The conservation of teddy bears
Teddy bears are much loved toys and comforters, but in the course of being cuddled and played with they become soiled and damaged. Ears are torn, paws worn away; they become distorted and grubby. Because of their importance to their owners they are not usually discarded and replaced like worn out clothes; their lives are extended through darning, patching and other home repairs. Some teddy bears are passed onto subsequent generations where they suffer further wear and tear.
In a museum their purpose changes; they become objects in a collection, in this instance at the Bethnal Green Museum of Childhood.
Conservation of these teddy bears involved removing the old repairs - some of which had distorted the original form, and maintaining all that remained of the original object. (Of course if the object had an important provenance it may have been that the repairs were of interest too).They were cleaned and returned to their original shapes.
Click on the images below for larger versions and further details.
Teddy Bear, Schuco
Stuffed and sewn mohair plush with internal metal mechanism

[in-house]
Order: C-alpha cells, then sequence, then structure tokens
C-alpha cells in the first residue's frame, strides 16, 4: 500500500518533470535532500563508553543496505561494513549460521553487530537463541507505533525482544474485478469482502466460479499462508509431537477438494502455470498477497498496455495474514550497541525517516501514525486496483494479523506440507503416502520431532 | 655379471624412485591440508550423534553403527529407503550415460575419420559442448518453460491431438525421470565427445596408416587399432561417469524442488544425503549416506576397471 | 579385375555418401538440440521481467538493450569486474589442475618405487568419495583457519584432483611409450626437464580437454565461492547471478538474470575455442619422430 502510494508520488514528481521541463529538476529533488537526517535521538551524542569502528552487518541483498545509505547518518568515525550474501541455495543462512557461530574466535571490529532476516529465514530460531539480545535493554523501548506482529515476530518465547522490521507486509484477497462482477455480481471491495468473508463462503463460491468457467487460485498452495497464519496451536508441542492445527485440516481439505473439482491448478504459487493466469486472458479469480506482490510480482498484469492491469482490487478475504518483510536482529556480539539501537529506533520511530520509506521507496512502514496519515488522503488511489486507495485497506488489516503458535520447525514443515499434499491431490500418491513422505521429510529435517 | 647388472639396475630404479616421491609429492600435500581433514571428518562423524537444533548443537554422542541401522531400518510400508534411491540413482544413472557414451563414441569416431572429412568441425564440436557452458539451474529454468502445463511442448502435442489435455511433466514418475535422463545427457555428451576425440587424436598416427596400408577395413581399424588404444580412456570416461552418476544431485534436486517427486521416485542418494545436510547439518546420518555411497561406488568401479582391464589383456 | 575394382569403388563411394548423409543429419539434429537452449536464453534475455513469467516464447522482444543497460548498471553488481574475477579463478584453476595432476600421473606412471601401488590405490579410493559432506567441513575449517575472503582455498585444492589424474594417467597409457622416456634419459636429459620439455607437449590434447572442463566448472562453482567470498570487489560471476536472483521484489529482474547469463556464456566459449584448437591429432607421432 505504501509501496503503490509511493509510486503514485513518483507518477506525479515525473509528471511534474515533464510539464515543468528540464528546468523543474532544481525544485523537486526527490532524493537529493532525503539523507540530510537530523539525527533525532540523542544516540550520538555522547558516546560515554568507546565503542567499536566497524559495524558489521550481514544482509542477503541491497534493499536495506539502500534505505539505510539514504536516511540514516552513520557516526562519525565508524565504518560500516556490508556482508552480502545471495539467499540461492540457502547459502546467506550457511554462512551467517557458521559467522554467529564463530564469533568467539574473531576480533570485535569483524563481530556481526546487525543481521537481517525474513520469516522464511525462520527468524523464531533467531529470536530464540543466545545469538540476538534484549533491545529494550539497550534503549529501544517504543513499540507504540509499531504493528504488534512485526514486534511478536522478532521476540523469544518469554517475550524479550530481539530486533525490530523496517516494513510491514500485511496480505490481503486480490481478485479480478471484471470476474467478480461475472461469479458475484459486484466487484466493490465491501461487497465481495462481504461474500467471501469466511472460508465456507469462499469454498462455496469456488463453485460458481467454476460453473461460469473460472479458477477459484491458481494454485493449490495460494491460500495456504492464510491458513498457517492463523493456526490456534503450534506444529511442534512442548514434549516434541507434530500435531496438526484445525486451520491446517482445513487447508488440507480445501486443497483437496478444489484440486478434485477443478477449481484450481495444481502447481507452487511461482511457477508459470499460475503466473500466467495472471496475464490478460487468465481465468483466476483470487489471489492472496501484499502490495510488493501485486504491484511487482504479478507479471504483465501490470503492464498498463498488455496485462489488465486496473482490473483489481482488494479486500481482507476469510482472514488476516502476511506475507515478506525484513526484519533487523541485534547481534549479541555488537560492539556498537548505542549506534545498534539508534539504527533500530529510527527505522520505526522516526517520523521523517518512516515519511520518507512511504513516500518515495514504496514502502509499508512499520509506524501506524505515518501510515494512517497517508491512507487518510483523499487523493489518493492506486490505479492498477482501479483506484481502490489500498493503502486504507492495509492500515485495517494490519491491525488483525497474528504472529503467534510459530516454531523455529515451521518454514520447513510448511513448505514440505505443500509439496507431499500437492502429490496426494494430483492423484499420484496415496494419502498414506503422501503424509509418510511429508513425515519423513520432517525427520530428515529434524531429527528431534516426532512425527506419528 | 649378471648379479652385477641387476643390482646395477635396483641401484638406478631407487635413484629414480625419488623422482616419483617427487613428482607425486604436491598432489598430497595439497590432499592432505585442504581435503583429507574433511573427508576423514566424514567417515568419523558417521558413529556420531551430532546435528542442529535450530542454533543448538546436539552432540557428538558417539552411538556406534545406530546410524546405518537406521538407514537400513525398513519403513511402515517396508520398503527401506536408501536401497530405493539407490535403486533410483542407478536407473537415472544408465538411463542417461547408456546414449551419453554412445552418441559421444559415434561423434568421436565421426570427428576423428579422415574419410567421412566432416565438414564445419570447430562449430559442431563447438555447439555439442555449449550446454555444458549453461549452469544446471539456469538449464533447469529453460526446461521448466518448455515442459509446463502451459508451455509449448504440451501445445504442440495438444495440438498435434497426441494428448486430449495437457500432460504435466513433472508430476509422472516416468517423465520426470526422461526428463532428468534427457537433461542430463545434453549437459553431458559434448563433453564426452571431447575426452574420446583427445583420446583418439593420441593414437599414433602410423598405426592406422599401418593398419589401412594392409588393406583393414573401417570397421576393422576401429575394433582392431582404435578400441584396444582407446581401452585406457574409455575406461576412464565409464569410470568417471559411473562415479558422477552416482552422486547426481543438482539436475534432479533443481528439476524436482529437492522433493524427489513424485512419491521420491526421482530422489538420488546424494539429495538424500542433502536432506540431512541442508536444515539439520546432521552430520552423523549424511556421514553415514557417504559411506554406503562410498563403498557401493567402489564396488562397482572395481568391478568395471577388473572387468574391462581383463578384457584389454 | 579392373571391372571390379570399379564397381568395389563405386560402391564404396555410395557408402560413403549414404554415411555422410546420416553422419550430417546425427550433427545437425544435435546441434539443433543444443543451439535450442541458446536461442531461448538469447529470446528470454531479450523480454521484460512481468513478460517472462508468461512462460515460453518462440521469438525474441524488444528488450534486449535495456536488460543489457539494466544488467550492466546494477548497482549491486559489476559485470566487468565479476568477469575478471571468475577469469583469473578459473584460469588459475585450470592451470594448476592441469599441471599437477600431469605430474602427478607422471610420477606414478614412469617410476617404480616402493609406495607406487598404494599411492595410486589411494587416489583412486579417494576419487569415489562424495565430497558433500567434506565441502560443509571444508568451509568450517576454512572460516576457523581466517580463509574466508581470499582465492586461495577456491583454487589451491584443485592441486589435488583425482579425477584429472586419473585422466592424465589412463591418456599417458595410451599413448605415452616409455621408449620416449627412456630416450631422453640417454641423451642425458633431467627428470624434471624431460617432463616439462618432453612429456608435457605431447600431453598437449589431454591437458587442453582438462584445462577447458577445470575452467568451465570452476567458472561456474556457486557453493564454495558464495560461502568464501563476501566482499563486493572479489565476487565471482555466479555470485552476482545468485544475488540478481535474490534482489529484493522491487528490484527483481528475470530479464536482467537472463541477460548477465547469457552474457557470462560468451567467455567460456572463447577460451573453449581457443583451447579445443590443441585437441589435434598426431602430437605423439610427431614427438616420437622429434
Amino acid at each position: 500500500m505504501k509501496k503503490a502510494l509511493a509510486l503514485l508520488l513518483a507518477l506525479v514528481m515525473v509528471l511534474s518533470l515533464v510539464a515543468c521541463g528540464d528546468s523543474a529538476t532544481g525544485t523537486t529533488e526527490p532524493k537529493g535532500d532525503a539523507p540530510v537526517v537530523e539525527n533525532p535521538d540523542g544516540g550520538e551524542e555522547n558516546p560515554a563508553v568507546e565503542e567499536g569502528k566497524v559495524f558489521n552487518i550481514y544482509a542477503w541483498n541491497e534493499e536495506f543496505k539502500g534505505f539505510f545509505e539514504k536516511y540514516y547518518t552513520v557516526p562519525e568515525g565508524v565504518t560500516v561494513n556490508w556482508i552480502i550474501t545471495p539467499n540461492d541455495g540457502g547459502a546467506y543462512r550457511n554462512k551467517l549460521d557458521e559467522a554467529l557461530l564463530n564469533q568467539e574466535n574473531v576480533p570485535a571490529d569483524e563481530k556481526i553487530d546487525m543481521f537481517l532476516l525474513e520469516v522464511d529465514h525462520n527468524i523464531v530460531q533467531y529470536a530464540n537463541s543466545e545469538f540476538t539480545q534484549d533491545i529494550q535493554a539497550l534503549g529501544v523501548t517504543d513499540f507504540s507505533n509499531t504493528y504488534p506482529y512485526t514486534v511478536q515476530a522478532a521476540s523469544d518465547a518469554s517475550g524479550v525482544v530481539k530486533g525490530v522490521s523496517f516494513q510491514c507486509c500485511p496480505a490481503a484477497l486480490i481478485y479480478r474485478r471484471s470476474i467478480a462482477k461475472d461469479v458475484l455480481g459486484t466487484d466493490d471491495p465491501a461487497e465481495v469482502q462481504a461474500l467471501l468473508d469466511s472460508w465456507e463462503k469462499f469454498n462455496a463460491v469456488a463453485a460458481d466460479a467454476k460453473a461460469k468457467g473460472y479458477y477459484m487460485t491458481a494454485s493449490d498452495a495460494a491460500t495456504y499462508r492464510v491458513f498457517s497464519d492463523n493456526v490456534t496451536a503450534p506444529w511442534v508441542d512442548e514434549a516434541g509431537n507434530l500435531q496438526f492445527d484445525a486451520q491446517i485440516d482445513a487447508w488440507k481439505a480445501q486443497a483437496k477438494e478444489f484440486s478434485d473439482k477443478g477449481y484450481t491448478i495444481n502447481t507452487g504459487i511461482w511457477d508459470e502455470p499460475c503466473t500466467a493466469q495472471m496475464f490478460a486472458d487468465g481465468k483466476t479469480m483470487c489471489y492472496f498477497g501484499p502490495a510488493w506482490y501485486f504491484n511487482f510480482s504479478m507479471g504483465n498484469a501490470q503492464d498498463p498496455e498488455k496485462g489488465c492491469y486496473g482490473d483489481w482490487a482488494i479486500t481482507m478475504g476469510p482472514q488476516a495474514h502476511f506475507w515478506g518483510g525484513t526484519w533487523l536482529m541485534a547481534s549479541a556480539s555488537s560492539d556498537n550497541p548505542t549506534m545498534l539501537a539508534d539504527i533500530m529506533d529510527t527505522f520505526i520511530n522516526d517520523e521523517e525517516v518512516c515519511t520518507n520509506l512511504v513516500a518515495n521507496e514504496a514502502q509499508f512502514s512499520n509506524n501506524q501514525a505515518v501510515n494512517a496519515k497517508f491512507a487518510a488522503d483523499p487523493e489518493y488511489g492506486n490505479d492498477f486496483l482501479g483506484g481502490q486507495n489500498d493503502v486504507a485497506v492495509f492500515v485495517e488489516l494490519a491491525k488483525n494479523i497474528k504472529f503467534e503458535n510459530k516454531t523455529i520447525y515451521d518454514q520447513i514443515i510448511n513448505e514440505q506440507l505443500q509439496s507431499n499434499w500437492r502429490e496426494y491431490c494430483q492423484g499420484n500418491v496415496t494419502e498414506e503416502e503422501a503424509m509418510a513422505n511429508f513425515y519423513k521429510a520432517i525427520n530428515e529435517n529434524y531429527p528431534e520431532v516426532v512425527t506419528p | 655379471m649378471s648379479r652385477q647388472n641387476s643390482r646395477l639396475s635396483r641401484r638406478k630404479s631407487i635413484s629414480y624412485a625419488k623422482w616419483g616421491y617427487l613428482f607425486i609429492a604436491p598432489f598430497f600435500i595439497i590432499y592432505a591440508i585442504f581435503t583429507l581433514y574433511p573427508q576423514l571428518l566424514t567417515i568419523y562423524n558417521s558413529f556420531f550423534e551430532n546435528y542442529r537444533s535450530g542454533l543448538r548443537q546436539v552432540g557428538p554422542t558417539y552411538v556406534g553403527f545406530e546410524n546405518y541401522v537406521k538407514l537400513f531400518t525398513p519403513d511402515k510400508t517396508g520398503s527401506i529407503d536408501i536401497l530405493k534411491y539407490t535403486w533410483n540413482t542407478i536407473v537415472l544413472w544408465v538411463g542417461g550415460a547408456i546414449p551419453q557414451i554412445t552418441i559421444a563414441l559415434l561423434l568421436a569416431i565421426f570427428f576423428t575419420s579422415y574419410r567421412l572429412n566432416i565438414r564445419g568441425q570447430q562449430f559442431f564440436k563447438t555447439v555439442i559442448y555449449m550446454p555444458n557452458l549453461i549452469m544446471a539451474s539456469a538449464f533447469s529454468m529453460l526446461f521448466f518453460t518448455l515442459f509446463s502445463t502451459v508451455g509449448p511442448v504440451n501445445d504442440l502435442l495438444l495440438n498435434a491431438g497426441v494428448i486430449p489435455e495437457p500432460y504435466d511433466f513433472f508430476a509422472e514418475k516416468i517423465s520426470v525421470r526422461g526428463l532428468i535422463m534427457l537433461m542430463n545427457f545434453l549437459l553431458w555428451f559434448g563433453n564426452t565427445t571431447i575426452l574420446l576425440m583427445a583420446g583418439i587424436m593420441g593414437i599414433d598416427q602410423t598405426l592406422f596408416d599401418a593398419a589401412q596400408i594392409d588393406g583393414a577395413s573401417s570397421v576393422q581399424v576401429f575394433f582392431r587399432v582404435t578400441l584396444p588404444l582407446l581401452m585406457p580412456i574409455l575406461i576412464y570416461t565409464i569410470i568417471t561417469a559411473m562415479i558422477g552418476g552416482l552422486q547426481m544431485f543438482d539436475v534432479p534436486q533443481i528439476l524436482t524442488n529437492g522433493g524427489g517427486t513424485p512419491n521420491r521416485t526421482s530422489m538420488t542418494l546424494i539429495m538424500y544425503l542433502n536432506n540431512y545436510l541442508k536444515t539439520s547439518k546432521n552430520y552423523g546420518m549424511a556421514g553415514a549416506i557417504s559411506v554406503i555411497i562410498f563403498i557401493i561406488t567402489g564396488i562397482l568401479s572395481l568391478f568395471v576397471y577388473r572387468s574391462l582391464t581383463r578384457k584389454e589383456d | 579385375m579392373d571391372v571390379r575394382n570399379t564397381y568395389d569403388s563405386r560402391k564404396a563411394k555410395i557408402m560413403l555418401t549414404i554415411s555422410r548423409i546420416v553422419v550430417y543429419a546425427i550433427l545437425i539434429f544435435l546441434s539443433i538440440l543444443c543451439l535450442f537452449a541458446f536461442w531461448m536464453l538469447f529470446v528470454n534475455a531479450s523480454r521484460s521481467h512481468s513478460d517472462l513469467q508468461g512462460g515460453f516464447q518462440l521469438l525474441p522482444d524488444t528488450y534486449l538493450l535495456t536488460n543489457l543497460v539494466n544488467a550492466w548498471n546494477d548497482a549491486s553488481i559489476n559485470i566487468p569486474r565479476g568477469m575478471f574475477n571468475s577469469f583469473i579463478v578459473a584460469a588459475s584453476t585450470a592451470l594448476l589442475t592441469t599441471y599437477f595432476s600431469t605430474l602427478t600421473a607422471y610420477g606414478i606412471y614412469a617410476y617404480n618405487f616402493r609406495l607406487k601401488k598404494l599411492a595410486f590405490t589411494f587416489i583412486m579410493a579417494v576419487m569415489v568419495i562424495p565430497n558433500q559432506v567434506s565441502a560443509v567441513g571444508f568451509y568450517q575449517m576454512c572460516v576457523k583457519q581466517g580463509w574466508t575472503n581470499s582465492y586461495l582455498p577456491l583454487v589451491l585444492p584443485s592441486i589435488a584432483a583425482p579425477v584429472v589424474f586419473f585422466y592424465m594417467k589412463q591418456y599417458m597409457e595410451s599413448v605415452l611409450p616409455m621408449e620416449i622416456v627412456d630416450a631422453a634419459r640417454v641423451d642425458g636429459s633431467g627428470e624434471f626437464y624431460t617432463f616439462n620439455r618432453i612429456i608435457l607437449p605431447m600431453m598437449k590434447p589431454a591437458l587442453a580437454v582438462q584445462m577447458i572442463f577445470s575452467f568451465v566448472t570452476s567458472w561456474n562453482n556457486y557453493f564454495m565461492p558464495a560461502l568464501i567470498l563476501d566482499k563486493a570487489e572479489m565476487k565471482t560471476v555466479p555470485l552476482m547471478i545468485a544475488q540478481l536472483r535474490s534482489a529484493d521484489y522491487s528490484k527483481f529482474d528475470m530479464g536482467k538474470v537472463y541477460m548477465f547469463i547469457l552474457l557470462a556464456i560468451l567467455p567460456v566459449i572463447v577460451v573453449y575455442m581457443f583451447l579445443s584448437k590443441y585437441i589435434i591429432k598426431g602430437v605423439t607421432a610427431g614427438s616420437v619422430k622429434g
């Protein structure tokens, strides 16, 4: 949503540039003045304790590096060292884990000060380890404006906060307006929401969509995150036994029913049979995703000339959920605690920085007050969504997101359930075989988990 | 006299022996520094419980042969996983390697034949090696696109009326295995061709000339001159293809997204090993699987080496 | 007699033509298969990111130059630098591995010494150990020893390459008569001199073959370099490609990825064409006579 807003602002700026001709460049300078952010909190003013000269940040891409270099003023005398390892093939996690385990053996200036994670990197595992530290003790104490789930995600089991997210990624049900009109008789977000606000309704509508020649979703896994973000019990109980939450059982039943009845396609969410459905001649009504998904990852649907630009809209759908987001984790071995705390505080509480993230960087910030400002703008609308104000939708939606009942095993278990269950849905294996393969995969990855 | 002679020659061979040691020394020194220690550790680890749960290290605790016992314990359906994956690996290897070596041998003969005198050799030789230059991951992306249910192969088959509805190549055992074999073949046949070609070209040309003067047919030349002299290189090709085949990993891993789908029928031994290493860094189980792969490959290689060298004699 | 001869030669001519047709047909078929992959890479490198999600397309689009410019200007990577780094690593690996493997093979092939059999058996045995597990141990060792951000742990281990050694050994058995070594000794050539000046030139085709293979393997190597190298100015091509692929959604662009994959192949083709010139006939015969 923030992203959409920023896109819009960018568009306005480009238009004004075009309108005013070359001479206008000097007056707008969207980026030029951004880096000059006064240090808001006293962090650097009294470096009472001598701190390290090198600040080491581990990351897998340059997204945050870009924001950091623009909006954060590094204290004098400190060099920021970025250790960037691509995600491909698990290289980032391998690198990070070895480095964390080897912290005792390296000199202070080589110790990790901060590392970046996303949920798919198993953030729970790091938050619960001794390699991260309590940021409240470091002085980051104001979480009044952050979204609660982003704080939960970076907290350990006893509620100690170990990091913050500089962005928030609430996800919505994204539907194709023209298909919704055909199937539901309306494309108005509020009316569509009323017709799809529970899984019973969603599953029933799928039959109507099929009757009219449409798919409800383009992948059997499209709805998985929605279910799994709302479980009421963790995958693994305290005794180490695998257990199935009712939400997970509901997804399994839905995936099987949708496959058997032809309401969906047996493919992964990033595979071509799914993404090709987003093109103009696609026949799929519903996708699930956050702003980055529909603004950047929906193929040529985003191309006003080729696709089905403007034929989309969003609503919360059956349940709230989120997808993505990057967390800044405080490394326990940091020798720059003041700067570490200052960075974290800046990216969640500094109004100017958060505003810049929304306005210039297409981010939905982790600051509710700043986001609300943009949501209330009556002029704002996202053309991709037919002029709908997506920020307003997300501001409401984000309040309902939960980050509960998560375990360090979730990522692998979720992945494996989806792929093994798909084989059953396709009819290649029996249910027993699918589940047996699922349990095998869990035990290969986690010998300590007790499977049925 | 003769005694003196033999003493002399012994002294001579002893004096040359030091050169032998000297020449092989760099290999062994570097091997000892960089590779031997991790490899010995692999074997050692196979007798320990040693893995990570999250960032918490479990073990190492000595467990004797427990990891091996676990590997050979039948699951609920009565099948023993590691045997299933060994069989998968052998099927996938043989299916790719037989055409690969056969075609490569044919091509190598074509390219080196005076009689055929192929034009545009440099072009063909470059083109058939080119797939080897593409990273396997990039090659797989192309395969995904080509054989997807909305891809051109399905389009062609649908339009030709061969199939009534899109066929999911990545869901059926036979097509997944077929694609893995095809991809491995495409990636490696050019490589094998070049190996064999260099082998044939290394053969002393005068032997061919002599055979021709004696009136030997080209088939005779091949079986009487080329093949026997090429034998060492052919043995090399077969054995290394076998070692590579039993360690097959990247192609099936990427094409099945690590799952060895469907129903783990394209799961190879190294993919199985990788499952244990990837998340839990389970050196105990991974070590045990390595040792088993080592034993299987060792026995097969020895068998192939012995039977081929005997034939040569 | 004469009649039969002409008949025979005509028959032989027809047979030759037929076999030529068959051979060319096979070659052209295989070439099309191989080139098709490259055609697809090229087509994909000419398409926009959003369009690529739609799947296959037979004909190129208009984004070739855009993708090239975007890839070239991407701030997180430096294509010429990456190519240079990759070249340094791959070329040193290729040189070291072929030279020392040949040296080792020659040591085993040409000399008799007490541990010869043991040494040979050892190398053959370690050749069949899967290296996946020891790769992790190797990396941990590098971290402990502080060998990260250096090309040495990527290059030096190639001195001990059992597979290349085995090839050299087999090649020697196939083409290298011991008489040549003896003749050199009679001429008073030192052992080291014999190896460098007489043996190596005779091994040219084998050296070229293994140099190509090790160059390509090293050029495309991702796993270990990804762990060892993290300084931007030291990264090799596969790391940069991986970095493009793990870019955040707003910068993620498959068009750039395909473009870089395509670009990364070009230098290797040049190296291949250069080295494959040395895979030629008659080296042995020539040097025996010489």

Museum no. MISC.6-1978
Teddy Bear shown after conservation beside X-Ray image
The bears were strung together in a similar but varying configuration, and X-rays enabled us to see the internal metallic components without taking the bears apart. The 'Schuco' bears had an internal armature connecting the tail to the head so that when the tail was wagged, the head turned from side to side. Where there were voice box 'growlers' they had almost always perforated.
Teddy bear, about 1905. Museum no. MISC.566-1984
Gold Yorkshire cloth plush, with embroidered nose, mouth and claws
Museum no. MISC.566-1984
Teddy bear shown before and after conservation
Wood wool stuffing (fine wood shavings), traditionally used to stuff the bears, had the tendency to break up and compact, leaving the arms out of shape, so they were reshaped with extra stuffing and some careful manipulation. One teddy bear had spent 60 years in a baby's dress which had constricted the arms and caused them to distort.
Teddy Bear, about 1905. Museum no. MISC.566-1984
Yorkshire cloth, wearing embroidered woolen dress
Museum no. MISC.566-1984
Teddy bear with detached head before and after conservation
Teddy bear with detached head
Before and after conservation
Limbs sometimes needed to be re-attached.
'Blackie', Teddy Bear
Stuffed and sewn mohair plush
Museum no. MISC.1-1971